Results 1 to 10 of 10

Thread: 6/27 Magnanimous mind, p 127

  1. #1

    6/27 Magnanimous mind, p 127

    My mind ain't that magnanimous and does discriminate a lot, so I've got to recommend Uchiyama's "How to cook your life" for a better, deeper discussion of the three minds.
    But back to the reality here and now: "whatever happens, there is nothing outside of living out self that is only self. This is what is called magnanimous mind, the attitude that never discriminates". This ties into a previous discussion. What is important is a non-discriminating attitude, as opposed to non-discriminating thinking. Discriminating thinking ("considering the recent wheather changes, today we will follow protocol B instead of protocol A to confirm the safety of the airplane before taking off"; "this shoes are different amongst themselves, where is the right match?") is neutral in itself, and is a useful function until discriminating attitude shows up ("man, we better follow protocol B cause if the damn plane crashes I will loose my job and then what am I gonna do?"; " I'm gonna look really stupid with mismatched shoes"). Directly or indirectly, it seems that discriminating attitude is always about ME ME ME. But when you realize that everything is part of ME, then the discriminating attitude looses all sense.

    What do you think?

  2. #2

    Re: 6/27 Magnanimous mind, p 127

    It's the old koan about picking and choosing, isn't it?

    Faith in Mind
    by Sengtsan, third Chinese patriarch
    Translated by Richard B. Clarke

    "The Great Way is not difficult for those who are unattached to preferences. (emphasis mine). When love and hate are both absent, everything becomes clear and undisguised. Make the smallest distinction, however, and heaven and earth are set infinitely apart. If you wish to see the truth, then hold no opinions for or against anything. To set up what you like against what you dislike is the disease of the mind......"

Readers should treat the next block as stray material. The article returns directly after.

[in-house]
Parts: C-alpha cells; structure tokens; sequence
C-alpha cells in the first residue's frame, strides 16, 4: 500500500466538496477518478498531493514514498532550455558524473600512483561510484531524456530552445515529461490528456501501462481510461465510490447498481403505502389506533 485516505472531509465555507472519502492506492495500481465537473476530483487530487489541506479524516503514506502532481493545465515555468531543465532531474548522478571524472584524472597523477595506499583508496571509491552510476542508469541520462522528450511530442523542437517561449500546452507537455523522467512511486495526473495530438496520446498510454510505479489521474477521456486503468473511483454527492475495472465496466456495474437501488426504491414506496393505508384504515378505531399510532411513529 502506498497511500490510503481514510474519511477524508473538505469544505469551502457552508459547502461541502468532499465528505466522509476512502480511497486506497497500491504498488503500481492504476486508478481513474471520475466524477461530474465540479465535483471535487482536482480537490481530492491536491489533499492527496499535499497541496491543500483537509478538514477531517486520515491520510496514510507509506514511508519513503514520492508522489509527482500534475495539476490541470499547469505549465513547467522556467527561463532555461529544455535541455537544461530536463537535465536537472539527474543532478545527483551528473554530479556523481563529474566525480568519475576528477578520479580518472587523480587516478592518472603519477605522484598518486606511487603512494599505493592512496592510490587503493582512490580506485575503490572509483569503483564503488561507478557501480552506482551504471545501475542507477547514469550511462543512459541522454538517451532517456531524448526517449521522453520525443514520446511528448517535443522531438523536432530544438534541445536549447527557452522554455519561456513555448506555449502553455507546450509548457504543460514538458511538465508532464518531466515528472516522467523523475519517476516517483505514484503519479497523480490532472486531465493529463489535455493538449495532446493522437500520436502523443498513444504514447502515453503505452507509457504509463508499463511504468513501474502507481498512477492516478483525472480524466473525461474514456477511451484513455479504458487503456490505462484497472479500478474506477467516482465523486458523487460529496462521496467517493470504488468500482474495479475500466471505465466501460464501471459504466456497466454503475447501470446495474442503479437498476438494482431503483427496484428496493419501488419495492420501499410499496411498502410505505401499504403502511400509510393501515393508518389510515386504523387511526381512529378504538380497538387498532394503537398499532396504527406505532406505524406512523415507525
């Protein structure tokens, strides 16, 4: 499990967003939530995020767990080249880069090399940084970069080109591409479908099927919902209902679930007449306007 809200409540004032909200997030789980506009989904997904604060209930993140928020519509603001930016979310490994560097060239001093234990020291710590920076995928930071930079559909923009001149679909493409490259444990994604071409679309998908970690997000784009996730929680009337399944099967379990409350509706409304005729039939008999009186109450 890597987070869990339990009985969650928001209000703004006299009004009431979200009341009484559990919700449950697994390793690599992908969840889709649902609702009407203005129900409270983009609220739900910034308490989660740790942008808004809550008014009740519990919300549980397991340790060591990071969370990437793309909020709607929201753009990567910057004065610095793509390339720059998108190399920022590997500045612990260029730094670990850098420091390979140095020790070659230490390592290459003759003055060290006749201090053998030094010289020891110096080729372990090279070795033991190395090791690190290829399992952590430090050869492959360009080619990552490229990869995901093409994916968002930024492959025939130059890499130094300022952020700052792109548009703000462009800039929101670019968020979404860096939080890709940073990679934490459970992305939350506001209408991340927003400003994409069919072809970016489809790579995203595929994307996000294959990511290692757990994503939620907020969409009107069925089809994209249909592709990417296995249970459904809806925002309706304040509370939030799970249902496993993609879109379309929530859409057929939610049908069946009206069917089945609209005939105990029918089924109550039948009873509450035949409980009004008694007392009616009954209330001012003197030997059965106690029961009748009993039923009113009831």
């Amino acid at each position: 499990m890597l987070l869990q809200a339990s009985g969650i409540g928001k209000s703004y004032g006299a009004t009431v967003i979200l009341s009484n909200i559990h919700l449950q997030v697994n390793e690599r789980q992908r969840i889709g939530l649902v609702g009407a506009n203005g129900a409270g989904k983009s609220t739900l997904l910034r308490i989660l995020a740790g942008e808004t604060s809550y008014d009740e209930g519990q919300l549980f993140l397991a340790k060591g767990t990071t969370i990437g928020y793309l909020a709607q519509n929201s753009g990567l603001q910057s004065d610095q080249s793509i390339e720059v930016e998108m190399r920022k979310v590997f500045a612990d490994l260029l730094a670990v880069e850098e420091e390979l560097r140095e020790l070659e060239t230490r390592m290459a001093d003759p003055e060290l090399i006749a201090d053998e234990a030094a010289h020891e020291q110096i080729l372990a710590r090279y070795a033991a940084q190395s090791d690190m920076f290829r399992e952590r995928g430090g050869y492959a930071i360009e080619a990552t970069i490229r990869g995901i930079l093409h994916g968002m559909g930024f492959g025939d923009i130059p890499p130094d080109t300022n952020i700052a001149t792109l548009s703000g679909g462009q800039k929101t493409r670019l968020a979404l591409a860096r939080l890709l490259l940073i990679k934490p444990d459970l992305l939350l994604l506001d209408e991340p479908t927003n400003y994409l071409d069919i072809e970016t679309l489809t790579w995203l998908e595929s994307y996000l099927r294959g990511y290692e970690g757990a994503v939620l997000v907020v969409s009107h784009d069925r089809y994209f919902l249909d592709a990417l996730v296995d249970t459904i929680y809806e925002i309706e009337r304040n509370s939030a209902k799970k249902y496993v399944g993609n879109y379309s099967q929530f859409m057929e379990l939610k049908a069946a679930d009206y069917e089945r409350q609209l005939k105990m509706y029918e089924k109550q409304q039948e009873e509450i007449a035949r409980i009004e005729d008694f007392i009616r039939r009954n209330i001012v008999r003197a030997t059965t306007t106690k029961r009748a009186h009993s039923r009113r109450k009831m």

http://www.furnacemountain.org/faith.html

    What I get out of this is that it is ok to have preferences so long as you don't cling to them. We might want things to be a certain way but when they aren't we just shrug and move on. The more we practice the easier this is to do.....I hope

    Gassho,
    John

  3. #3

    Re: 6/27 Magnanimous mind, p 127

    What I get out of this is that it is ok to have preferences so long as you don't cling to them. We might want things to be a certain way but when they aren't we just shrug and move on.
    That's the way I understand it too. Completely shunning preferences is not possible as far as I can tell. Preferences are part of our human/animal condition. Just like with thoughts, I guess the key is to let go. Shrug and move on, like you said.

    Gassho

  4. #4

    Re: 6/27 Magnanimous mind, p 127

    Quote Originally Posted by John
    What I get out of this is that it is ok to have preferences so long as you don't cling to them. We might want things to be a certain way but when they aren't we just shrug and move on. The more we practice the easier this is to do.....I hope
    Quite so.
    I'll write more "when "I" get home".
    Easier with the book...

    May the force be with you
    Tb

  5. #5

    Re: 6/27 Magnanimous mind, p 127

    John wrote
    It's the old koan about picking and choosing, isn't it?
    Yes, John and I thought of you and this koan that you introduced me to some months ago as I read the bottom of page 129! What a practice -- just to remind myself regularly to let go of picking and choosing what must or must not be present in order for me to be at ease.


    As I read page 128 about how the cup and page 129 about knowing just an aspect of the thing that appears before you, I was also reminded of something another friend said to me once: in the case of a couple (a partnership), there isn't just one relationship. People may talk of "our relationship" as if it is a singular thing. But each person's experience is different. So how can it be just one relationship?

    Regards,
    Janice

  6. #6

    Re: 6/27 Magnanimous mind, p 127

    Quote Originally Posted by Janice
    What a practice -- just to remind myself regularly to let go of picking and choosing what must or must not be present in order for me to be at ease.